A man accused of intentionally killing his 22-month-old son by leaving him in a hot car had read articles about living a child-free life and was "sexting" with six women while his son died, police in the southern United States told a court hearing in which a judge ordered the case to trial.
Justin Ross Harris, 33, also had two life insurance policies on his son, Cooper, and had twice watched a video about overheating deaths in cars before his son died, according to police testimony given on Thursday in the court in Atlanta, Georgia.
Judge Frank Cox found that prosecutors had presented enough evidence to try Harris for murder and child cruelty.
Harris' lawyer argued that his client had been distracted, and that prosecutors had only brought up the sexting to "publicly shame" Harris, who is married. Two of Harris' friends and his brother testified he seemed to be a loving father.
"We plan to show he wanted to lead a child-free life," assistant district attorney Chuck Boring told the court.
"He's got this whole second life he's living with alternate personalities and alternate personas" with his sexual activities online.
Officials said Harris had also watched videos on Reddit of people getting killed, had searched for Georgia laws on the age of consent and had searched for "how to survive prison".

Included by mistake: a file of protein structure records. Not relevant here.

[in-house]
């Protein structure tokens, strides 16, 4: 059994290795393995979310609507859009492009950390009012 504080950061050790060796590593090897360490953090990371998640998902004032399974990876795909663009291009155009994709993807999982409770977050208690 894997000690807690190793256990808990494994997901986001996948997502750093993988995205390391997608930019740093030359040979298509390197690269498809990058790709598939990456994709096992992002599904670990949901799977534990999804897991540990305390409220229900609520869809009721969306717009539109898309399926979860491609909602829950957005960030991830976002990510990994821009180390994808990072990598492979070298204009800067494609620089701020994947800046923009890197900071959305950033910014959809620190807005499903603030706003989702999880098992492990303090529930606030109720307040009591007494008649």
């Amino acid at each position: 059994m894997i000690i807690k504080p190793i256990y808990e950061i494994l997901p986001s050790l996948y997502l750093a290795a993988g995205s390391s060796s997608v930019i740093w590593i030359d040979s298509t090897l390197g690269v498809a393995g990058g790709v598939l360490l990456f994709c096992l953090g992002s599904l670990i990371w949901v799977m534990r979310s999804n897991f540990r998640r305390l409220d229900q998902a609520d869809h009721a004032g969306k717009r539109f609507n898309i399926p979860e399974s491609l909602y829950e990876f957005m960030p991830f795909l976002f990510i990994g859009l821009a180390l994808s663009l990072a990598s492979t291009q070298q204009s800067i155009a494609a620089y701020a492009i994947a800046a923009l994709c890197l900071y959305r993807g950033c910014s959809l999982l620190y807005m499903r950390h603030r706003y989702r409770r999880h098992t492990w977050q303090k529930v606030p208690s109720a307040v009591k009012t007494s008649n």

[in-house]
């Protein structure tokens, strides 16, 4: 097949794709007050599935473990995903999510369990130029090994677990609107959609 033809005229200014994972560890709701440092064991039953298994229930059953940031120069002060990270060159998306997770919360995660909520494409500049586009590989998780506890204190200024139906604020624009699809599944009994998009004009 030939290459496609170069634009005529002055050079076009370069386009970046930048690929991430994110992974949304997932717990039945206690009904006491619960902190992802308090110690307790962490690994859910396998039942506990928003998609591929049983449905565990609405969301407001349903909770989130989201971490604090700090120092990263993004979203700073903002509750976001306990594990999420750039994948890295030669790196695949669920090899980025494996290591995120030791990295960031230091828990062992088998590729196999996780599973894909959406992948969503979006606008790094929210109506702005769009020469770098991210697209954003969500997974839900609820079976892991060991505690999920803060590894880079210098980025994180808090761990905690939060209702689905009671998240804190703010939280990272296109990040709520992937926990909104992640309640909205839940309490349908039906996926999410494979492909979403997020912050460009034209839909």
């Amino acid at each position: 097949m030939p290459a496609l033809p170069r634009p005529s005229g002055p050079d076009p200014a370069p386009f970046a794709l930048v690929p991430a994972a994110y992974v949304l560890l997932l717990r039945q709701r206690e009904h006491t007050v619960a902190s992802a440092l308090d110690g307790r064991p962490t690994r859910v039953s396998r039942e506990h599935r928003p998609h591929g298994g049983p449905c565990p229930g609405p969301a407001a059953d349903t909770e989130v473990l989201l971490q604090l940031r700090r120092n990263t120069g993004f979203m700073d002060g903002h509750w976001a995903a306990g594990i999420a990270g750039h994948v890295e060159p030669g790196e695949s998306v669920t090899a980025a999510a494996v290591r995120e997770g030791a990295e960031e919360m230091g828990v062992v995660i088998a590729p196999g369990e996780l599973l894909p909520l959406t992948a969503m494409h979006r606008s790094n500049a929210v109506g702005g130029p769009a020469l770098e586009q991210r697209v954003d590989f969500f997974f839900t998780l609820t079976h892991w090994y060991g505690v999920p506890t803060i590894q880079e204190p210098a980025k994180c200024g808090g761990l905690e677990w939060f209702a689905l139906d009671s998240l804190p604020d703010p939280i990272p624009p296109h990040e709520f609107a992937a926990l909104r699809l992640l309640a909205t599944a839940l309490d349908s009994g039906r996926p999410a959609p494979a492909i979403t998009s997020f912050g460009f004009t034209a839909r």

Harris left his son, Cooper, in an SUV in a car park at his work place at a Home Depot in an Atlanta suburb at 9.25am on a day when the temperature rose above 30 degrees Celsius, police said.
Harris left work at 4.15pm and stopped his car suddenly near a shopping centre where he pulled his son's body out of the car, apparently in distress after discovering what he had done.
"He seemed upset, his behavior was considered erratic, he would be yelling and screaming 'what have I done, my child is dead', then he would stop with a blank look on his face," Stoddard testified, summing up witness' accounts.
But during Thursday's court hearing, police said that was not the first time Harris had gone back to his car since he arrived at work.
Police said surveillance video showed that after having lunch, Harris went to put light bulbs inside the car, where his son was strapped into a rear-facing car seat. As Harris walked away from the car, he hesitated as another man walked by the car, police said.
Officials also raised questions about how Harris could have driven 3km before noticing his son's body in the car.